AL: Nick Markakis, Orioles -- Markakis is not a very good defender. In fact, he made my list as the AL's worst defensive right fielder. I wouldn't go so far as to say that anymore, but a Gold Glove? Frankly, though, I have a hard time getting worked up about who wins the Gold Glove because it's such an irrelevant and inefficient award. For true honoring of defensive prowess, check out the Fielding Bible winners.

NL: Andre Ethier, Dodgers -- It's just the second time in the 21st centery that outfield teammates have won a Gold Glove award. Ethier wins his first. Not quite deserved.

Pitcher
AL: Mark Buerhle, White Sox -- It's his third straight Gold Glove.

NL: Clayton Kershaw, Dodgers -- It's the first award for Kershaw, who said on ESPN2 during the unveiling that he did not expect to win the award. Kershaw spoke about how pitchers fielding practice in spring training can get old, but it provides the basis for good defense. "Once you get out on the field, repetition helps it sink in," he said.

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Posted on: October 24, 2011 12:02 pm
Edited on: October 24, 2011 4:50 pm
 

Free-agent position rankings: Thin catcher crop

Molina, Hernandez, Barajas

By Evan Brunell


The catcher's market is extraordinarily bad, and will get even worse once the top name on the board comes off. Yadier Molina is the obvious class of the market, but he has a club option and it's going to be very difficult to envision the Cards not picking it up. After that, the pickings are slim with one obvious candidate for best backstop, but even he isn't excellent. If teams are looking for an upgrade at catcher, they'd be advised to look elsewhere.

Molina1. Yadier Molina: Molina is the class of the free-agent market, but it would be shocking if the Cardinals didn't at the very least pick up Molina's $7 million option. Molina is a wizard defensively and enjoyed his best offensive season at age 29, hitting .305/.349/.465 in 518 plate appearances with 14 homers. It's anyone's guess if Molina can keep up this kind of production, but if he does, it puts him in a very rare class, indeed. If Molina sinks back to previous levels, he's still among the best catchers in the league. If St. Louis improbably lets him walk, several big-market teams will be extremely interested.
Potential teams: Cardinals, Rangers, Red Sox, Yankees, Angels, Phillies

Hernandez2. Ramon Hernandez: Barring a surprise and Molina hitting the market, Hernandez will be the class of the catcher's market... and really, that's not saying much. Don't get me wrong, Hernandez is a quality catcher. But he's also 35 and hasn't reached triple digits in games caught for three straight seasons, so he better profiles as a caddy. He could be headed to the AL where he could toggle between catcher, DH and first base. The Reds may even be interested in bringing Hernandez back to oversee Devin Mesoraco's development, although the team will likely stick with Ryan Hanigan. As a Type-A free agent, Hernandez could bring back an elite prospect for Cincinnati should he decline arbitration. It's possible he and the team have a deal whereupon Hernandez will reject arbitration, but that will chill his market as teams won't be willing to give up top picks for someone like Hernandez.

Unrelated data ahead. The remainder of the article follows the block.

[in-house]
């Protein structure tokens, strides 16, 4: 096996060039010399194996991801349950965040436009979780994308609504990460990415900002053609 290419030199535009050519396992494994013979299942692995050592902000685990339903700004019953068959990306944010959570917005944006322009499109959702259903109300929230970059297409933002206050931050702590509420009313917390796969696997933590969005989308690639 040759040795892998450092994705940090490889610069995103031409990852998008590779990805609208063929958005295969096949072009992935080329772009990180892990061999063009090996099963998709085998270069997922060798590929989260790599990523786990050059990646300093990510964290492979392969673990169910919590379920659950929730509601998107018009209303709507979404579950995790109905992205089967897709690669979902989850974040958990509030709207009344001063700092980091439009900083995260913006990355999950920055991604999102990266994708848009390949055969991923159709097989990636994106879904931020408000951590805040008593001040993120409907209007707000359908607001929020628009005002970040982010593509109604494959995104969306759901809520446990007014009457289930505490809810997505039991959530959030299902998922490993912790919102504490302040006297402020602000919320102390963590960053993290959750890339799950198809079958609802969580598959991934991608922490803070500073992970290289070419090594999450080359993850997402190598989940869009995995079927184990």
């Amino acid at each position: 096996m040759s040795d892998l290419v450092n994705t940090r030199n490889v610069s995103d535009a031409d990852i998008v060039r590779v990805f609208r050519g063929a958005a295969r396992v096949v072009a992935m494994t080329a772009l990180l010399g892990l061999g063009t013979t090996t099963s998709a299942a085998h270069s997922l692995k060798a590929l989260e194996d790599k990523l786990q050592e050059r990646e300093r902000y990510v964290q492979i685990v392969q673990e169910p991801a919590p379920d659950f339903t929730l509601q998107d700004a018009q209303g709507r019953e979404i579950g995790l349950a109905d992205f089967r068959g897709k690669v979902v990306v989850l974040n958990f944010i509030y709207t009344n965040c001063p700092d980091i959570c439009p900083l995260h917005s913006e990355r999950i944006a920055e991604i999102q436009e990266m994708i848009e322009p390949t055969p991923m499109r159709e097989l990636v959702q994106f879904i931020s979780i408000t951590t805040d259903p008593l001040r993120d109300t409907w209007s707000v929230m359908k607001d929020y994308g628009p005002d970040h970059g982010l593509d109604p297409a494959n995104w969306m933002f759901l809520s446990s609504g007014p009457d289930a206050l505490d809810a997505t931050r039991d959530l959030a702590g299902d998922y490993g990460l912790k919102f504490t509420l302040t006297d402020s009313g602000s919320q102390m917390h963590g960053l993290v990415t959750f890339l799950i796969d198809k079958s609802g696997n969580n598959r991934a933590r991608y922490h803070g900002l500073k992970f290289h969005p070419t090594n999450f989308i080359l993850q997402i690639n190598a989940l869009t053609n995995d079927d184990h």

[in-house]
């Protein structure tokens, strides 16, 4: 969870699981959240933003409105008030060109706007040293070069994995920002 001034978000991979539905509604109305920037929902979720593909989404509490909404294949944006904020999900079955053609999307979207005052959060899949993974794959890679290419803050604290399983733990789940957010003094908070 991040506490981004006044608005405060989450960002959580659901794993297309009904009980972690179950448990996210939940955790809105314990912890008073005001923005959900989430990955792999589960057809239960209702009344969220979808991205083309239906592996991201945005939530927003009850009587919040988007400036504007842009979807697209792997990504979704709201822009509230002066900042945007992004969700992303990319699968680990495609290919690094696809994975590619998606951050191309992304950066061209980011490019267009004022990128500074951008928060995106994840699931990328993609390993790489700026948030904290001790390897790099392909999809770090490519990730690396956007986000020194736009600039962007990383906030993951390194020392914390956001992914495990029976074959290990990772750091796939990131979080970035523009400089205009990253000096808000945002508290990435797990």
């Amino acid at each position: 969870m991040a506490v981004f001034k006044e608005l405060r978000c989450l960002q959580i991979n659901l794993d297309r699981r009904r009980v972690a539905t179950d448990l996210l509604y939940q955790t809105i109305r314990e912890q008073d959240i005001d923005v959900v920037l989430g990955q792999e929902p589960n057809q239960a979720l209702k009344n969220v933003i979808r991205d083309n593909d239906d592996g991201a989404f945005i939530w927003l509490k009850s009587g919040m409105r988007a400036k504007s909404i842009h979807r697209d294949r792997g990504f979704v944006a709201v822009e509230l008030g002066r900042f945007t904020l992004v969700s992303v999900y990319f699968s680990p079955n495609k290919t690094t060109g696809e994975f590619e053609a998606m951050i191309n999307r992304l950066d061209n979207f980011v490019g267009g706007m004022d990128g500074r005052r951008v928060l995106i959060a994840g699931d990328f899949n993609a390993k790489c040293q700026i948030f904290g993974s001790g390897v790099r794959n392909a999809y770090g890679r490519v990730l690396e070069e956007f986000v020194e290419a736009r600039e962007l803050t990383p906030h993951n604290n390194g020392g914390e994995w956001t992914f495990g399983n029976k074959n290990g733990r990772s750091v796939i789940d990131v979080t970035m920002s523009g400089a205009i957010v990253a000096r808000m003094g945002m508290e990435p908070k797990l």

Potential teams
: Dodgers, Red Sox, Reds, Marlins, Royals, Pirates, Rays

Barajas3. Rod Barajas: Barajas isn't anyone's idea of a quality catcher but with so few available in free agency, Barajas is rated high virtually by default. He does have some pop and could bang 20 homers given a full season's worth of at-bats, but he also can't get on base to save his life either. In such a poor market, Barajas will land somewhere, but he's just not anyone's idea of a strong catcher. That could lead some clubs in the market for catching to play more aggressively on the trade market once Hernandez comes off the board. The Dodgers might bring him back, but seem more interested in an A.J. Ellis and Tim Federowicz pairing.
Potential teams
: Dodgers, Marlins, Astros, Pirates, Royals, Rays